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Last Updated: Saturday, 21 August, 2004, 10:21 GMT 11:21 UK
HK heat 'risks bacteria growth'
By Chris Hogg
BBC correspondent in Hong Kong

A worker with face wrapped with a towel walks along the Tsim Sha Tsui promenade in Hong Kong (18 August 2004)
Visibility in the territory is restricted
Environmentalists warn that densely built cities like Hong Kong could become breeding grounds for bacteria and viruses as temperatures rise.

Research from the city says global warming and rapid urbanisation will raise the temperature in the territory by 3.5 degrees over the next 100 years.

Scientists from Hong Kong Observatory suggest the annual number of hot days will double by the end of the century.

They say the forest of buildings in Hong Kong magnifies the heat effect.

Last week Hong Kong sweltered under a thick cloud of smog, caused by stagnant conditions and high temperatures.

Now comes a suggestion that global warming is set to make things far worse and the temperature will increase almost three times faster than it did over the past century.

Harvest concern

In the future, if the humidity and heat get worse, it will create favourable conditions for diseases to grow and spread.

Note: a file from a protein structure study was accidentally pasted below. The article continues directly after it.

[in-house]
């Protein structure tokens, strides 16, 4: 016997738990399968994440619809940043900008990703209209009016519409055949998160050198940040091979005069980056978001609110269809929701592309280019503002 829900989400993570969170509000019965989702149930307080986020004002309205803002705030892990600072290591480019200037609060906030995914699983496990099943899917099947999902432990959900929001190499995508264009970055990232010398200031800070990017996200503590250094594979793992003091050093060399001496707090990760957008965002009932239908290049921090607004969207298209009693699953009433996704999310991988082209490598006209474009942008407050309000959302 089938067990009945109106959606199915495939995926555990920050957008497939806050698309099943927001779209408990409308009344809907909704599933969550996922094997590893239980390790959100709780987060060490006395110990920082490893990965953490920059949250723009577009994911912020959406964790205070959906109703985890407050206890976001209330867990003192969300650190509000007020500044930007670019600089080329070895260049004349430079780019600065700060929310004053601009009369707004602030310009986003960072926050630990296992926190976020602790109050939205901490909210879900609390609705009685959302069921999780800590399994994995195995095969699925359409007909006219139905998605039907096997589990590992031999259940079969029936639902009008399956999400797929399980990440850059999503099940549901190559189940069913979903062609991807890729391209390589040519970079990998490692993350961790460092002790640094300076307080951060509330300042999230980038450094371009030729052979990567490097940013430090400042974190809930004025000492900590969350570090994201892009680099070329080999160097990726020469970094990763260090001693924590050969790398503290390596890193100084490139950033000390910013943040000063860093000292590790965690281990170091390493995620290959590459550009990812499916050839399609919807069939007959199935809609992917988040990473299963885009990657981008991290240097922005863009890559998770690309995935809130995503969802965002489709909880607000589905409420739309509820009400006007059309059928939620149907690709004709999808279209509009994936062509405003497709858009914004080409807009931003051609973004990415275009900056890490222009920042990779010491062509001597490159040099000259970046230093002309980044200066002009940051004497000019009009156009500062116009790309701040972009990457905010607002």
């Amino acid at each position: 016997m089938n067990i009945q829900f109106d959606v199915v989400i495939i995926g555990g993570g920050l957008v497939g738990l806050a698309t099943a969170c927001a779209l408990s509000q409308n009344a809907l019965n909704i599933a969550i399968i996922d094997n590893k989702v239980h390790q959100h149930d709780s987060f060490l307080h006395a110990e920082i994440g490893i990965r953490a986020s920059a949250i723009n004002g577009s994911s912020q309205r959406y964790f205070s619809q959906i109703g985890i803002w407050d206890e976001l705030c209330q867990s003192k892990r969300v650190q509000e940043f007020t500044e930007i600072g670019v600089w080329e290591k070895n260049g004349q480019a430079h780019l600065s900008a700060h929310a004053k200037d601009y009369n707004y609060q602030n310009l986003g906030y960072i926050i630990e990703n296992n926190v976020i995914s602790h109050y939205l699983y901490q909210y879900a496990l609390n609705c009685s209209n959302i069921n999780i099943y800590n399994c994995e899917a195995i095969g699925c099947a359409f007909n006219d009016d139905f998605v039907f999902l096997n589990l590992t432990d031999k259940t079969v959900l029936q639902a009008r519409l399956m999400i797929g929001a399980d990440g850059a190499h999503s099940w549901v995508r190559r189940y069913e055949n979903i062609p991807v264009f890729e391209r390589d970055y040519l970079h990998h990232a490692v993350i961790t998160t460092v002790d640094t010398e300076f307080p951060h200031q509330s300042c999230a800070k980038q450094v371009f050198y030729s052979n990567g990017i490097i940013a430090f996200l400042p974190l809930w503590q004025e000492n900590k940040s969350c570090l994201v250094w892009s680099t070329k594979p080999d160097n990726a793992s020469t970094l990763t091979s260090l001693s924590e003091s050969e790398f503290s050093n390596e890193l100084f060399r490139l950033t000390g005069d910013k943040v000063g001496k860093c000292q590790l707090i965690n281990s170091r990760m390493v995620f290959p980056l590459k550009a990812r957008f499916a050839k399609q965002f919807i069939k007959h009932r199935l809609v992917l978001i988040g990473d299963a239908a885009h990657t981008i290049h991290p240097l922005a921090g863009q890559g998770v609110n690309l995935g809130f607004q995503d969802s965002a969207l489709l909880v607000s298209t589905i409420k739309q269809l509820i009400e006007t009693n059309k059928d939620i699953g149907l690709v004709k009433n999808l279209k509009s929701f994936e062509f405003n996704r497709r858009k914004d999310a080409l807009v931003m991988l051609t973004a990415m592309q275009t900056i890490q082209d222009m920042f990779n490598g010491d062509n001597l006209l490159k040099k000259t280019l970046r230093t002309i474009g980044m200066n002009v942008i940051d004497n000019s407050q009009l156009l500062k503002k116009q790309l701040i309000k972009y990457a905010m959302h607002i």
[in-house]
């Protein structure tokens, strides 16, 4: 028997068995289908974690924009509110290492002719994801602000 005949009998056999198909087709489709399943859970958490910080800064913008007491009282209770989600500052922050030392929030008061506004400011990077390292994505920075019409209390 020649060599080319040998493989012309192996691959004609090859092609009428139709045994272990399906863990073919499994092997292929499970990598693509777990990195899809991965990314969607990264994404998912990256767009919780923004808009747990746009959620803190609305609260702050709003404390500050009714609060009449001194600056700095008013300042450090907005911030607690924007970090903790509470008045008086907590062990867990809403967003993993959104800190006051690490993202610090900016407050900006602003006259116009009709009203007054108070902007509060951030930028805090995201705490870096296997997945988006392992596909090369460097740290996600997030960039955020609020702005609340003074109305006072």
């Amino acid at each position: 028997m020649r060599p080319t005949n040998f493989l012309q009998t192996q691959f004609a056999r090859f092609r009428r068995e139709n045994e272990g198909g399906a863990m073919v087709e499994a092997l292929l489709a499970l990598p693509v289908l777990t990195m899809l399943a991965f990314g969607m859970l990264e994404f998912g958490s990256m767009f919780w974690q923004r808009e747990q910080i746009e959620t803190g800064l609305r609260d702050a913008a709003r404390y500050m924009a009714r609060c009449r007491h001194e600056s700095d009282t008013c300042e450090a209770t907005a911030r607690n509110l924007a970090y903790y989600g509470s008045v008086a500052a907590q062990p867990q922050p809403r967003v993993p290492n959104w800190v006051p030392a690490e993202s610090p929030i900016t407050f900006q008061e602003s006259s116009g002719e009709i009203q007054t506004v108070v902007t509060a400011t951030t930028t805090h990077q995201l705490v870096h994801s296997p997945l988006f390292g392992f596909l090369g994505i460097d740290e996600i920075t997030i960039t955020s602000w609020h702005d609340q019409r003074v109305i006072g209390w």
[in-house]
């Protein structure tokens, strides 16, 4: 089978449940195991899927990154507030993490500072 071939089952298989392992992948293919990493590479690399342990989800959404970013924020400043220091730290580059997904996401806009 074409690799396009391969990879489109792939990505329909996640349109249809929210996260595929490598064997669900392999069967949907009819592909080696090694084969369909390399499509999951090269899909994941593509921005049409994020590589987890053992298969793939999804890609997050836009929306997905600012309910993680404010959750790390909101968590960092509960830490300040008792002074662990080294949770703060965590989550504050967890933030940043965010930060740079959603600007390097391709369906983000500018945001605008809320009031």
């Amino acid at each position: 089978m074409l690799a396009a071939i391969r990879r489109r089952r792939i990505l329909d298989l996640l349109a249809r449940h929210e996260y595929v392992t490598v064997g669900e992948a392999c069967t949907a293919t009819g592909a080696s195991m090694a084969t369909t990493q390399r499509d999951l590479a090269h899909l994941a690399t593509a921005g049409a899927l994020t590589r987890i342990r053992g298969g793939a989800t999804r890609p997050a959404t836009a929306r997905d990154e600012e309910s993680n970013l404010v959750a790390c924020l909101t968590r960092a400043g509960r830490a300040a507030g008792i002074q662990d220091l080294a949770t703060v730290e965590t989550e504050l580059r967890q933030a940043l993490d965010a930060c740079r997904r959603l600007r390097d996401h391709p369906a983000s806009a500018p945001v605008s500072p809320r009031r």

Earlier this year, there was a warning that rising sea levels in the territory could cause flooding in years to come during typhoon surges, when the wind whips up huge waves.

Mainland China, Hong Kong's main food supplier, is expected to experience an even faster increase in temperature.

Environmentalists claim that harvest will suffer as a result, with the yields dropping by one tenth for each one-degree rise in temperature.

People should conserve power, they say.

The more they use their air conditioners, for example, the power they use will cause more carbon dioxide to be released into the atmosphere, adding to the "greenhouse effect" and heating up the city as a result.




SEE ALSO:
Hong Kong chokes under thick smog
19 Aug 04  |  Asia-Pacific
Deaths rise from China typhoon
17 Aug 04  |  Asia-Pacific
Sars still casts a long shadow
11 Jul 04  |  Health
HK health chief resigns over Sars
07 Jul 04  |  Asia-Pacific


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